(NEWS10) – Two school districts in the north country took another step this week towards a potential merger a long time in the making – and with a long way yet to go.
On Monday, respective board meetings at Fort Edward Union Free School District and South Glens Falls Central School District agreed to hire an educational consultant to begin a formal study on a merger between the two districts. The decision is the latest step in a multi-year process stemming from declining enrollment and growing financial strain at Fort Edward.
The consultant, Castallo & Silky, LLC, worked previously with the two districts on a pre-merger study last year, which considered both South Glens Falls and Hudson Falls. Now they will be gathering new information on the staff and financial impacts on the two districts, all just weeks after Fort Edward district voters rejected the district’s proposed budget for a second time.
The merger would annex Fort Edward into South Glens Falls, one of two districts with which Fort Edward is contiguous. The other contiguous district is Hudson Falls. Annexing would allow the Fort Edward building to continue operating, while sharing resources and tuition requirements with South Glens Falls. South Glens Falls being in a different county would not impact the decision.
The study will look at how building and classroom configurations could change if the two districts were to merge. Effects on staffing, programs, transportation and financial impacts and savings will all be taken into account as well.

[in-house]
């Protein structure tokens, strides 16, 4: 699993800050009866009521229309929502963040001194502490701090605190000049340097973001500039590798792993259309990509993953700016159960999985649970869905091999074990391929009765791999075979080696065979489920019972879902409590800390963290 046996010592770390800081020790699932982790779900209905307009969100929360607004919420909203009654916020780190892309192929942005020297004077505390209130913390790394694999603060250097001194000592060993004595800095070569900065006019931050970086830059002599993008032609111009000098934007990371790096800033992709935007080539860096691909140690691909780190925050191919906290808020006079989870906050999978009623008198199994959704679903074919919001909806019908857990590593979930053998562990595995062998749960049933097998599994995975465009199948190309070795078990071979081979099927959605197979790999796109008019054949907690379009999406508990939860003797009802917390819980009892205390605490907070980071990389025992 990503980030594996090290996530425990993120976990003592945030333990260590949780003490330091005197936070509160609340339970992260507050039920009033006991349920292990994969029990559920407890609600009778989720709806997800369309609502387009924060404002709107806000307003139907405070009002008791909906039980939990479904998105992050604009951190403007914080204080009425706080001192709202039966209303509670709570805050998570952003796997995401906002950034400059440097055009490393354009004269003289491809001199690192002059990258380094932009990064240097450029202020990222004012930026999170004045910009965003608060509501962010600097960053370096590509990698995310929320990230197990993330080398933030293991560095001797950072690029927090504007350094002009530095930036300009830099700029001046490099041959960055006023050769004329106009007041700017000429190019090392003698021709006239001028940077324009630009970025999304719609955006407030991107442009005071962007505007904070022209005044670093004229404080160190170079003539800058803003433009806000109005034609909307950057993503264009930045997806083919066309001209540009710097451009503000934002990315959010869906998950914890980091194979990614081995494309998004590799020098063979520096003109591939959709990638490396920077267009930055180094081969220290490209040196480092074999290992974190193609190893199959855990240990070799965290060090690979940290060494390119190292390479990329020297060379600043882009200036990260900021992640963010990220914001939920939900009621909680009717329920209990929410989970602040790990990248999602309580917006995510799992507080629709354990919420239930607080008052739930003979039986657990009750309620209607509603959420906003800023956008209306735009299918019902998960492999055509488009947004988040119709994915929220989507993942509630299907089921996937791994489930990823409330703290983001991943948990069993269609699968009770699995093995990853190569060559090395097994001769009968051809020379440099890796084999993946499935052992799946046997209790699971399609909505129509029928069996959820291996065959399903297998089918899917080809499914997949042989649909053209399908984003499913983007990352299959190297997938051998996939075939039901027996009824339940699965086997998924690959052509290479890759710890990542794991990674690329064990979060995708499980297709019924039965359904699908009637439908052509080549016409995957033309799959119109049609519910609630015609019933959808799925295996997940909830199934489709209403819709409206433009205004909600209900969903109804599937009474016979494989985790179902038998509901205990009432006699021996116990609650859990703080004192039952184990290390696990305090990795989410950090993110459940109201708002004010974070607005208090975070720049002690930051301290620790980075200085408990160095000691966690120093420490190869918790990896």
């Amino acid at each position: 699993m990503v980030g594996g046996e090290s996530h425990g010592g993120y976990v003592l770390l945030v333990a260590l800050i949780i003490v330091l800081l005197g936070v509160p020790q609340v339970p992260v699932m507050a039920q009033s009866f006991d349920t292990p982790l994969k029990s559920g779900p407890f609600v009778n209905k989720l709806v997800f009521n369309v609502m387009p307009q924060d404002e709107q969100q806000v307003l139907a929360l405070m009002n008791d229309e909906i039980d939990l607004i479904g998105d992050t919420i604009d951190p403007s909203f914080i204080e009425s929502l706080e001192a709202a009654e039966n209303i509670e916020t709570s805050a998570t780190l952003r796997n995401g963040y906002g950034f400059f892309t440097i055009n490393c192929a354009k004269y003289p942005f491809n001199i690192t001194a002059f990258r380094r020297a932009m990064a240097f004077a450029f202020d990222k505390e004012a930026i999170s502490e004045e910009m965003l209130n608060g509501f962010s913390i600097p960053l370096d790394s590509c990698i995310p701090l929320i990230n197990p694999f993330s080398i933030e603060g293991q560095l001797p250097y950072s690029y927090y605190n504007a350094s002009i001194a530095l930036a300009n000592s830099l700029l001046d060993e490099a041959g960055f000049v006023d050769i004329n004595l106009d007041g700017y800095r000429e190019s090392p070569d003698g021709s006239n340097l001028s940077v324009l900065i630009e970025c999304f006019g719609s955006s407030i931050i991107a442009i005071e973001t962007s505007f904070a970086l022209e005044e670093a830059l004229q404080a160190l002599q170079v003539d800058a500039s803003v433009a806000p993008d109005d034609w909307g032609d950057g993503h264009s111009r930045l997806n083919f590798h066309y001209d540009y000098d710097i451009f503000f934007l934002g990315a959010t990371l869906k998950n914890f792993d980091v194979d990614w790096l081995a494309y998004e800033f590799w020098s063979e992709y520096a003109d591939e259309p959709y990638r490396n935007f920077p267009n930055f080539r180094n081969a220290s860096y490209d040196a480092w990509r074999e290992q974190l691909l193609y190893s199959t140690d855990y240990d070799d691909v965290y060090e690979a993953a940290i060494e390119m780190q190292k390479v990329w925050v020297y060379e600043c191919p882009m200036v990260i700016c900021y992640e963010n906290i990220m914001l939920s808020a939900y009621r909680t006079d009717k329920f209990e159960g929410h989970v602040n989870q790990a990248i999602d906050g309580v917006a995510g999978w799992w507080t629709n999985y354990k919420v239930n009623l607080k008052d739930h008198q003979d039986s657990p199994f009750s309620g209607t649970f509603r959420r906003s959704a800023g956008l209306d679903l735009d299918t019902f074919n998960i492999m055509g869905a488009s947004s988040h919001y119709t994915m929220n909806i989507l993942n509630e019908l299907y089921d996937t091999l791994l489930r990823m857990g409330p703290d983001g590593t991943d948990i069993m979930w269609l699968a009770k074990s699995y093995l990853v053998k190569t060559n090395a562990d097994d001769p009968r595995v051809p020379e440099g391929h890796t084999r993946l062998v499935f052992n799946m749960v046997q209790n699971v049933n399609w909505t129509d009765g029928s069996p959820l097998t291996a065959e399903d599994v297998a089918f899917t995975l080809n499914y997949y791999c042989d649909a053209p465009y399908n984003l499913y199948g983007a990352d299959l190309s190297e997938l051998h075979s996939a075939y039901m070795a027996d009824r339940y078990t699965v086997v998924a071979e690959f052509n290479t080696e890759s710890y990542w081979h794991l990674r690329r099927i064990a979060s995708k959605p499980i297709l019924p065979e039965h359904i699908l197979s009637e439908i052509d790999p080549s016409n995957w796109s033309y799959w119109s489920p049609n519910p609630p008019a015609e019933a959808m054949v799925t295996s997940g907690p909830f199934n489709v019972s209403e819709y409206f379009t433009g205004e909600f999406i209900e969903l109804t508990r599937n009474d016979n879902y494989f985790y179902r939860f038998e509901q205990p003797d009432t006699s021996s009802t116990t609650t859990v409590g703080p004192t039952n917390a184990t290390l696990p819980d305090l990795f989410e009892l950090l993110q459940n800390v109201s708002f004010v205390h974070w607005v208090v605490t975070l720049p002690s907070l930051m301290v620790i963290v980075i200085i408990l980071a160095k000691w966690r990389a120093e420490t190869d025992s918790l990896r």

The work will take time, with the districts expecting to present a completed study within the next 12 to 18 months. Pending state approval and a community vote, the merger would most likely happen in fall 2021 or winter 2022, according to South Glens Falls Communications Specialist Monica Lester.
The two districts have no intention of keeping the public in the dark in the meantime, though. Sometime in the next month, a joint advisory committee will be formed from school staff and community members from South Glens Falls and Fort Edward, to review findings from Castallo & Silky, LLC as they come. Whatever information they have will be shared with the public.
Fort Edward’s changing future
One of the subjects to be scrutinized in the study is how academic and extracurricular programs would be changed by the merger. For Fort Edward, the merger may be the only way to keep some of those programs available for students.
Last month, voters said no for a second time to a proposed budget from Fort Edward Union Free School District, which would have continued to support sports teams and extracurricular activities at the cost of a larger tax hike on an already burdened community. With that budget shot down, the district is now operating on a contingency budget, one which says farewell to those programs for lack of funds.
Mental health services in line with New York’s COVID-19 reopening requirements will still be fulfilled, but with reductions in place, according to Superintendent Daniel Ward in a News 10 interview last month.